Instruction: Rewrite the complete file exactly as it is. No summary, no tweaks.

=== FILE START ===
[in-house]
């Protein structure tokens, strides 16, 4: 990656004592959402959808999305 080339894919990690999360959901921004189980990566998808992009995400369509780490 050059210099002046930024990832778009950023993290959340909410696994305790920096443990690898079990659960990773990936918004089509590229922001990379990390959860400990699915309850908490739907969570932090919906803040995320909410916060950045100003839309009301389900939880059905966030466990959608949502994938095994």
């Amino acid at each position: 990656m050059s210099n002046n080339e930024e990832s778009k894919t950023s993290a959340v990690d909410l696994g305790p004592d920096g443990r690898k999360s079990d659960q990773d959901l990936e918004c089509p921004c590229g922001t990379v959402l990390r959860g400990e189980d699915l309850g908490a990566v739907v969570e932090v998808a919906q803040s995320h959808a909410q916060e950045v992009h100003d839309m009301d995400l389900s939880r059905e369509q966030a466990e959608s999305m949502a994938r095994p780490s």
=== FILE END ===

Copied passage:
[in-house]
């Protein structure tokens, strides 16, 4: 990656004592959402959808999305 080339894919990690999360959901921004189980990566998808992009995400369509780490 050059210099002046930024990832778009950023993290959340909410696994305790920096443990690898079990659960990773990936918004089509590229922001990379990390959860400990699915309850908490739907969570932090919906803040995320909410916060950045100003839309009301389900939880059905966030466990959608949502994938095994």
């Amino acid at each position: 990656m050059s210099n002046n080339e930024e990832s778009k894919t950023s993290a959340v990690d909410l696994g305790p004592d920096g443990r690898k999360s079990d659960q990773d959901l990936e918004c089509p921004c590229g922001t990379v959402l990390r959860g400990e189980d699915l309850g908490a990566v739907v969570e932090v998808a919906q803040s995320h959808a909410q916060e950045v992009h100003d839309m009301d995400l389900s939880r059905e369509q966030a466990e959608s999305m949502a994938r095994p780490s």